by Michael Humphries - Thursday, October 28, 2010
Considering the political climate these days, a lot of people are buying semi-automatic rifles in fear of looming restrictions. Although there are many choices out there, for those looking for a full-size 7.62x51 mm gun, the FAL-pattern rifle can make an excellent choice. Adopted by nearly 100 countries and manufactured in massive numbers, the FAL represents a proven and established design.
The FAL has many positive attributes, including impressive power, good reliability, plentiful spare parts, etc. It also has one other unique attribute—a highly adjustable gas system that allows users to tune the rifle to a particular loading.
Devil's in the Details
On its surface, the metric-pattern FAL's adjustable gas system seems reasonably simple and straightforward. Located in the gas block in the forward portion of the handguard and integral to the front sight assembly, the gas system features a large gas plug on its forward face that retains the FAL's gas-piston assembly. The rotating gas plug has two settings—"A" for open and "Gr" for closed. The "A" setting is the normal setting that allows gas through to cycle the action. The "Gr" setting cuts the gas system off completely for when the rifle would be used to fire grenades.
But a closer look reveals more. To the rear of the gas block is a regulator sleeve that wraps around the rifle's gas tube. This regulator controls the amount of gas bled from the bore used to drive back the piston and cycle the action. Rather than simply two or three settings as is common with other systems, this regulator features 14 adjustment settings with seven numbered markings. It is important to note that some standard-pattern (as opposed to metric) L1A1-style rifles do not have numbered markings on their regulators.
These finely tuned points of adjustment on the regulator sleeve allow users to tune the system. Shooters can allow just enough gas through to the piston to cycle the action while minimizing fouling and unnecessary wear and tear on the rifle.
So, how does a new FAL owner get his rifle set up for his preferred loading? I actually had an opportunity to learn this for myself recently, as I decided to add an FAL to my collection. The rifle I selected was a DS Arms STG58 (www.dsarms.com), one of the best deals on the market right now in my opinion. It combines original new-condition Austrian parts with new U.S.-made parts for an FAL retailing just under $1,200.
Included with every FAL rifle from DS Arms is an FN FAL owner's manual with concise directions on the operation and maintenance of the rifle. A quick flip through it brought me to a section on adjusting the gas setting of the rifle, and it had me up to speed in no time. I then headed out to the range with the rifle, the manual and a few boxes of Black Hills Match 168-grain boat-tail hollow-point ammunition.
Following the instructions, tuning the FAL's gas system proved to be quite simple. Adjustments to the regulator sleeve can be made with either a special wrench or by using the tip of a bullet inserted into the numbered holes on the sleeve.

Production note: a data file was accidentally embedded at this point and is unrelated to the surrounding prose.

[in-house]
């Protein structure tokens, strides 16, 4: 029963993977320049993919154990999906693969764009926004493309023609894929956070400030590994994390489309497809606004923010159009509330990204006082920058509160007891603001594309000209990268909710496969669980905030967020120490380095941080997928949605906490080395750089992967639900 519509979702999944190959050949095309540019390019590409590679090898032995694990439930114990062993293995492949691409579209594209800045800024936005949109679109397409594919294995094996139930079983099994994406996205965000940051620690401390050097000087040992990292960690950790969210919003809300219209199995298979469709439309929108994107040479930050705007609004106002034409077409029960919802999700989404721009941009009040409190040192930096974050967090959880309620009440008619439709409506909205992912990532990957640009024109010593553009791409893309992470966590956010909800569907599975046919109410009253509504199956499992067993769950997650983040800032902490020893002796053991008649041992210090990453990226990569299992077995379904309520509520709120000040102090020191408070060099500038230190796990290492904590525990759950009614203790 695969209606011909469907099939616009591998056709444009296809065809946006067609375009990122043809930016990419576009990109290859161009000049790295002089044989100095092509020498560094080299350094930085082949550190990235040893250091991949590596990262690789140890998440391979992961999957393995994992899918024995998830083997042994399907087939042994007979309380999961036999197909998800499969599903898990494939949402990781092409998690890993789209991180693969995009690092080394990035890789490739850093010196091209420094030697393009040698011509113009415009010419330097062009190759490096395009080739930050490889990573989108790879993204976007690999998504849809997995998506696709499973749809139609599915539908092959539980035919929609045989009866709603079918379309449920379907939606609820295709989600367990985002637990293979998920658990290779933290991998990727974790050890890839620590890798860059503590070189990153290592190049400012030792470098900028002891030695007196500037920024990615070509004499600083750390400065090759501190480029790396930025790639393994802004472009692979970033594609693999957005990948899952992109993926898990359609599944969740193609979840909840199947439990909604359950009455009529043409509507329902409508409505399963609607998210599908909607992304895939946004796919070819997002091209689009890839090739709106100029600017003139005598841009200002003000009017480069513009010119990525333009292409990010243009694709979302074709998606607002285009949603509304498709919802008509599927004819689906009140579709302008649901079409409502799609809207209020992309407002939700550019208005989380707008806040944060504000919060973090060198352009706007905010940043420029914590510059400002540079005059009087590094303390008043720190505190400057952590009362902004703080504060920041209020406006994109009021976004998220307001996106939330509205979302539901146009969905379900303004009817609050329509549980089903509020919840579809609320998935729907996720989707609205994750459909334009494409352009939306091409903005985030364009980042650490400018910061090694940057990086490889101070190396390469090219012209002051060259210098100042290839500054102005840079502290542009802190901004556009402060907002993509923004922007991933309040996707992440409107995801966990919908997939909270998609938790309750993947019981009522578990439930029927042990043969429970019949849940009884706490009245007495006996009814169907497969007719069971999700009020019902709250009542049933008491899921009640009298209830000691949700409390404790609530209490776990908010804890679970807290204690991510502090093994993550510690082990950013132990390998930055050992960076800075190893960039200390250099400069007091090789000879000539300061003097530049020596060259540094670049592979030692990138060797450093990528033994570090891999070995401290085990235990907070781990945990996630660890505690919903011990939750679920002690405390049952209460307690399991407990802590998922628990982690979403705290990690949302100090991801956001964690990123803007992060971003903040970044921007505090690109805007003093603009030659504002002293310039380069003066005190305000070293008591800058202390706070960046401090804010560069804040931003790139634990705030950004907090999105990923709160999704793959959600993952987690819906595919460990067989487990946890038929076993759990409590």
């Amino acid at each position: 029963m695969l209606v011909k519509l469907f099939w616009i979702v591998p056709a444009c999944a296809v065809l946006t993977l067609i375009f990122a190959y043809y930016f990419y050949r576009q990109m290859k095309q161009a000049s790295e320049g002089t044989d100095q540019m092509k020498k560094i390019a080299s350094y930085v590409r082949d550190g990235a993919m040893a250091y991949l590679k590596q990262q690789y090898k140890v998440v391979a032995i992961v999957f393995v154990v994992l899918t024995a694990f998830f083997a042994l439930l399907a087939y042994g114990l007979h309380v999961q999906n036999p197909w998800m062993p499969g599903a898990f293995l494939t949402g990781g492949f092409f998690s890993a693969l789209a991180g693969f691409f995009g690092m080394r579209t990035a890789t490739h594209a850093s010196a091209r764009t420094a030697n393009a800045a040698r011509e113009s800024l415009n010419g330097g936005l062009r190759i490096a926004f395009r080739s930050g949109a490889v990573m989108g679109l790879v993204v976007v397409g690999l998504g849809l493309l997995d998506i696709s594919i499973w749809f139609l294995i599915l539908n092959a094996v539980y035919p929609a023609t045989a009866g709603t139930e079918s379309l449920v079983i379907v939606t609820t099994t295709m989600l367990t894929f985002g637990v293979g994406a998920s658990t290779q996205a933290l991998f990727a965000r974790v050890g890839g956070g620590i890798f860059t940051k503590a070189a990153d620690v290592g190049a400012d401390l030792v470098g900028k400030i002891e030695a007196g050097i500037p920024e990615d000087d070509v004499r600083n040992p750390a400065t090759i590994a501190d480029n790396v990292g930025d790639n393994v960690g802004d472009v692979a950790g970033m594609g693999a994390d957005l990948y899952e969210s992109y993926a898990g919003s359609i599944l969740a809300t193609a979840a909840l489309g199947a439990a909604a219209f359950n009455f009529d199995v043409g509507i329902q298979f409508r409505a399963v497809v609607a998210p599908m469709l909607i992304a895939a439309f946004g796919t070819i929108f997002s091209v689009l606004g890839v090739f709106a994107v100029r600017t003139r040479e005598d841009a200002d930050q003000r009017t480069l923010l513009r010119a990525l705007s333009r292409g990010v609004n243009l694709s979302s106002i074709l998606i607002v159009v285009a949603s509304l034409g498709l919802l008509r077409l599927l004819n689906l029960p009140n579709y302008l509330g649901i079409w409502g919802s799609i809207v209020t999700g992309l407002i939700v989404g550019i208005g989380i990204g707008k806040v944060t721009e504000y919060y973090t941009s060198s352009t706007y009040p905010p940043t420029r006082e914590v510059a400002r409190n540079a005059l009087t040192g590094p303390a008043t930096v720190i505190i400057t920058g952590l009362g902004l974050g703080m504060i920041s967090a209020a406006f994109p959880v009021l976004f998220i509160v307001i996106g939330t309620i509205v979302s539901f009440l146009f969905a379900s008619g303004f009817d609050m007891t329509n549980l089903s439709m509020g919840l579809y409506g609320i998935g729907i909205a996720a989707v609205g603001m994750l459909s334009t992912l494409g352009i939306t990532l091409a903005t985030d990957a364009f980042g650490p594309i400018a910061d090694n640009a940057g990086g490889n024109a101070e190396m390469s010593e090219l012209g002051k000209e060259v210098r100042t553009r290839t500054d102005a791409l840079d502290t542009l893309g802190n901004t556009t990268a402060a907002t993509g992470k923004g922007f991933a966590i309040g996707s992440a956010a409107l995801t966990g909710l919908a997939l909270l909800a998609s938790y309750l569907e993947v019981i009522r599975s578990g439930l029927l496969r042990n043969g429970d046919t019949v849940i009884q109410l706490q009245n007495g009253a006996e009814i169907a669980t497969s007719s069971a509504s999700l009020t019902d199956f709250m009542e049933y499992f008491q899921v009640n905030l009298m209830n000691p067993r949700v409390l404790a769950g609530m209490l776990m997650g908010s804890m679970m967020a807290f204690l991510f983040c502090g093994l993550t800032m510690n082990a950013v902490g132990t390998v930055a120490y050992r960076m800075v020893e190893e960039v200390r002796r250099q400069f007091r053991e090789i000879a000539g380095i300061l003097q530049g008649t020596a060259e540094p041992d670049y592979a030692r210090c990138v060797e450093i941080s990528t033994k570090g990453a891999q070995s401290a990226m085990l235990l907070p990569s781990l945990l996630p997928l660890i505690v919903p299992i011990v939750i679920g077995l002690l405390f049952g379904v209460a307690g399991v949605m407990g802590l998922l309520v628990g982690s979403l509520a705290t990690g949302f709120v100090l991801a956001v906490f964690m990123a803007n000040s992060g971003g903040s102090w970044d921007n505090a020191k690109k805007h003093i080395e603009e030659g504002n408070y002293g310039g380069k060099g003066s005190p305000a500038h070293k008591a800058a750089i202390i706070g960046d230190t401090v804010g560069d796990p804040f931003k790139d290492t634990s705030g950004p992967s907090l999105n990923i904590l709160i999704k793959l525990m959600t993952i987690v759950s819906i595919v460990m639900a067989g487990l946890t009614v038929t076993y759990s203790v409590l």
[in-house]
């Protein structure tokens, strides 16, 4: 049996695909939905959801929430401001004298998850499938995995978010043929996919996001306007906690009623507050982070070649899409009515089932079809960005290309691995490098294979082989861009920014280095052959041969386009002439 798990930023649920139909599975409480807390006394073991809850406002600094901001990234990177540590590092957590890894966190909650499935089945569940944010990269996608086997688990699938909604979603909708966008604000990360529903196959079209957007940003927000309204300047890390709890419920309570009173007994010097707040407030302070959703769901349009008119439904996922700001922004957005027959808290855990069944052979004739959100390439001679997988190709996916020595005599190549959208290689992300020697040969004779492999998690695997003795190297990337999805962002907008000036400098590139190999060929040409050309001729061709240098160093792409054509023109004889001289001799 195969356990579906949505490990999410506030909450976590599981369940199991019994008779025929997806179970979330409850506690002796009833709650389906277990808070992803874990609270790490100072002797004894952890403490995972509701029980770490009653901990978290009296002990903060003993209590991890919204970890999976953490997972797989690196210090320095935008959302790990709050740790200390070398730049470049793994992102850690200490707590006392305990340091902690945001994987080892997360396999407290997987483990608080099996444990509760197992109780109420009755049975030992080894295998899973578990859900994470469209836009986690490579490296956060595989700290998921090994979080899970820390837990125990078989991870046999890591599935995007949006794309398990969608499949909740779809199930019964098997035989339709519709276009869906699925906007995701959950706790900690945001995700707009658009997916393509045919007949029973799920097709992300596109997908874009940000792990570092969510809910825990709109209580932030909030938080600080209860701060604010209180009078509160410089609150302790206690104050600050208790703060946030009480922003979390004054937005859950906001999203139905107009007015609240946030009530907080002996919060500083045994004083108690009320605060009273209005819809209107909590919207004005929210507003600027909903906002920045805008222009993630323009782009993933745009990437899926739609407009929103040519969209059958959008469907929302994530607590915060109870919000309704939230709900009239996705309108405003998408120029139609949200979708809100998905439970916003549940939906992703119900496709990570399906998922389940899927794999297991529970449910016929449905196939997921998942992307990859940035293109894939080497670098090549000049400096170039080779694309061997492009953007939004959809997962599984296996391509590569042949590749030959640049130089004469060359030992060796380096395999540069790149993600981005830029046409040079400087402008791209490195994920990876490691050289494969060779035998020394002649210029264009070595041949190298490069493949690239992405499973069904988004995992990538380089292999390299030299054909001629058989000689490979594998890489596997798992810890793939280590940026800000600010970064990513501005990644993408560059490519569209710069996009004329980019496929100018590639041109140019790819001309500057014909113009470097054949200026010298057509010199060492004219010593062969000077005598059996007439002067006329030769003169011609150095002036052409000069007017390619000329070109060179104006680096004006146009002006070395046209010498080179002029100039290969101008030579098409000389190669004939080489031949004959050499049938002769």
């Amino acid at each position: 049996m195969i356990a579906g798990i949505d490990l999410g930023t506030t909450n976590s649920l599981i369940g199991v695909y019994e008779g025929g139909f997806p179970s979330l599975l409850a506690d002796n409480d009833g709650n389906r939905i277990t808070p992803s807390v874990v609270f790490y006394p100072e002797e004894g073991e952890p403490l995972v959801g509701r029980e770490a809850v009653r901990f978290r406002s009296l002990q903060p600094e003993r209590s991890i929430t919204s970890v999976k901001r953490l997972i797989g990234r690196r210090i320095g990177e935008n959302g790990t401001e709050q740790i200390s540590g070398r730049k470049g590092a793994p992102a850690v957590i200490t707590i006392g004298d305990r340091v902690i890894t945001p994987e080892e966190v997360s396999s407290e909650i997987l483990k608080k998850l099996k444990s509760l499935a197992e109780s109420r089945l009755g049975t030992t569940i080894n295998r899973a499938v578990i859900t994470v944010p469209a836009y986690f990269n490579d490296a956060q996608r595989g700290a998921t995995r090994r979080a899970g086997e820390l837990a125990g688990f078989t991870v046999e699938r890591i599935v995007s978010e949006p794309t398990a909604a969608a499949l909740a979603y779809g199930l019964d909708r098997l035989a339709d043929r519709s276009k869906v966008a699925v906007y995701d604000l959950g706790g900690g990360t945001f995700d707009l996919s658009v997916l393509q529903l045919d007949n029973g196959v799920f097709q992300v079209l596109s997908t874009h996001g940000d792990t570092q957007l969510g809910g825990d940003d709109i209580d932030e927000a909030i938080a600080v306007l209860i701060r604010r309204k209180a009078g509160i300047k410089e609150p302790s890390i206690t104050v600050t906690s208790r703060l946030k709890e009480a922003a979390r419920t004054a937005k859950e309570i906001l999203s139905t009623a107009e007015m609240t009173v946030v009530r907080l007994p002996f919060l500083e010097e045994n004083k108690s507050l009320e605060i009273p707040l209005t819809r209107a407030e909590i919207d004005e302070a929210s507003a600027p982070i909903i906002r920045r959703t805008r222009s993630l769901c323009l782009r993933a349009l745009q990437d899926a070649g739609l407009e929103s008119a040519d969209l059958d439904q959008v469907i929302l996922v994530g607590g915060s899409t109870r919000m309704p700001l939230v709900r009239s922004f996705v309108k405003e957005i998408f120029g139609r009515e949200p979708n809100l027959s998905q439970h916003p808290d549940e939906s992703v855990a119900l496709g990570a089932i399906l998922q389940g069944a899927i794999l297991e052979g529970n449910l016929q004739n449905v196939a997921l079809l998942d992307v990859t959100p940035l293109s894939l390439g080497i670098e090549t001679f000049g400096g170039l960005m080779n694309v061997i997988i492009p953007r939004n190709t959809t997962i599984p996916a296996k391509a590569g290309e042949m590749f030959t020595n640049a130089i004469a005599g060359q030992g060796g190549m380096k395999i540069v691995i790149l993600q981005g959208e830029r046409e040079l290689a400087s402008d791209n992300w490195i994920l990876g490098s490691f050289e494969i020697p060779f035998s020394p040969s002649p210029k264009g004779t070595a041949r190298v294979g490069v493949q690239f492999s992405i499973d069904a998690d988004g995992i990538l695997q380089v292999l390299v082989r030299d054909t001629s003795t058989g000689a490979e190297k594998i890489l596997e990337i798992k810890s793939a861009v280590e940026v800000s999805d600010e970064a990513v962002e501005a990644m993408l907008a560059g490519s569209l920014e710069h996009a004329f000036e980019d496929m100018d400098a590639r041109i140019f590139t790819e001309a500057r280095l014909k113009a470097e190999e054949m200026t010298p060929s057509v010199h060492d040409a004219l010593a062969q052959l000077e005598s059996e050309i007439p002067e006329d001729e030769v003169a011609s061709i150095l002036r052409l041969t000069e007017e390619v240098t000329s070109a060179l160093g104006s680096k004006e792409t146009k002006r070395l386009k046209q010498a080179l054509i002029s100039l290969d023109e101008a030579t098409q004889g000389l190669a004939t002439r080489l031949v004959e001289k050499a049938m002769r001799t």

Step by Step
The user should begin with the rifle empty and clear. Adjust the regulator so it is fully closed against the gas block and the "1" setting is visible on the top portion. This setting allows the maximum amount of gas through to impact the piston. Conversely, the "7" vents the most gas away, allowing only a small amount through to impact the piston.
Operation 1: Unscrew the regulator sleeve from the gas block until it is in the fully open position with "7" visible on top. After inserting an empty magazine into the rifle, single load a cartridge through the ejection port and then fire the rifle. This should result in a short recoil that does not allow the magazine to engage the hold-open device.
Operation 2: Screw the regulator sleeve forward click-by-click, firing one round after each change until the action is locked open by the empty magazine. At this point, you know enough gas is being allowed against the piston to cycle the action.
Operation 3: Fire several more rounds in this method to verify it will reliably cycle the action fully.
Operation 4: If any shot results in a short recoil failing to lock the action open, click the regulator forward one more setting and test again.
Operation 5: Repeat operations 3 and 4 as needed until the rifle cycles reliably.
Operation 6: The correct gas setting should now be determined. However, it is a good idea to click the regulator forward two more settings. For example, if you found that setting "4" cycled the rifle, click two more positions down. Counting the half-position setting between "4" and "3," this would put you on the "3" setting.
With just a little bit of effort, thanks to its highly adjustable gas system, an FAL owner can tune the rifle to a particular loading. This allows you to regulate the system so enough gas gets through to cycle the action, but not so much that you cause premature wear and tear on your rifle. This is just the sort of firearm regulation we can live with!
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